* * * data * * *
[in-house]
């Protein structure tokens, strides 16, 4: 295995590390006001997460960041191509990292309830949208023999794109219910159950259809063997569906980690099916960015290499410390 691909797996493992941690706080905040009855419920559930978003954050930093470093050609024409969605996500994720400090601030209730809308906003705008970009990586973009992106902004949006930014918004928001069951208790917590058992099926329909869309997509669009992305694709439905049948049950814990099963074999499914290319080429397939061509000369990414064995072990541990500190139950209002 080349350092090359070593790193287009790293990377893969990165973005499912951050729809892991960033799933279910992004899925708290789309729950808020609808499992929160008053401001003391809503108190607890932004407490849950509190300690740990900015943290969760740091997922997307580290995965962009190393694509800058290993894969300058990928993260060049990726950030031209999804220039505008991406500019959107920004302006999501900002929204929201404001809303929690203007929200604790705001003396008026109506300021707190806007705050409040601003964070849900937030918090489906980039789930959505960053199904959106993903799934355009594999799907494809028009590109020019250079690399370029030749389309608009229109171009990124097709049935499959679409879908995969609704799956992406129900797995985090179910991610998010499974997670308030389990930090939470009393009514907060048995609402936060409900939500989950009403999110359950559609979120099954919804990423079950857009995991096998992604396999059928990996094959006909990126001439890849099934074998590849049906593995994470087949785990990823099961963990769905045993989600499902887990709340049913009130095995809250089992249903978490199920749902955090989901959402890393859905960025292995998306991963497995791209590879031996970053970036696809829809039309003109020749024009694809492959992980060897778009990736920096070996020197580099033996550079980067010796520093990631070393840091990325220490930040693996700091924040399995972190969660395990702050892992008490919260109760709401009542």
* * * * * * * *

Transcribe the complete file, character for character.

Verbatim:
[in-house]
């Protein structure tokens, strides 16, 4: 295995590390006001997460960041191509990292309830949208023999794109219910159950259809063997569906980690099916960015290499410390 691909797996493992941690706080905040009855419920559930978003954050930093470093050609024409969605996500994720400090601030209730809308906003705008970009990586973009992106902004949006930014918004928001069951208790917590058992099926329909869309997509669009992305694709439905049948049950814990099963074999499914290319080429397939061509000369990414064995072990541990500190139950209002 080349350092090359070593790193287009790293990377893969990165973005499912951050729809892991960033799933279910992004899925708290789309729950808020609808499992929160008053401001003391809503108190607890932004407490849950509190300690740990900015943290969760740091997922997307580290995965962009190393694509800058290993894969300058990928993260060049990726950030031209999804220039505008991406500019959107920004302006999501900002929204929201404001809303929690203007929200604790705001003396008026109506300021707190806007705050409040601003964070849900937030918090489906980039789930959505960053199904959106993903799934355009594999799907494809028009590109020019250079690399370029030749389309608009229109171009990124097709049935499959679409879908995969609704799956992406129900797995985090179910991610998010499974997670308030389990930090939470009393009514907060048995609402936060409900939500989950009403999110359950559609979120099954919804990423079950857009995991096998992604396999059928990996094959006909990126001439890849099934074998590849049906593995994470087949785990990823099961963990769905045993989600499902887990709340049913009130095995809250089992249903978490199920749902955090989901959402890393859905960025292995998306991963497995791209590879031996970053970036696809829809039309003109020749024009694809492959992980060897778009990736920096070996020197580099033996550079980067010796520093990631070393840091990325220490930040693996700091924040399995972190969660395990702050892992008490919260109760709401009542």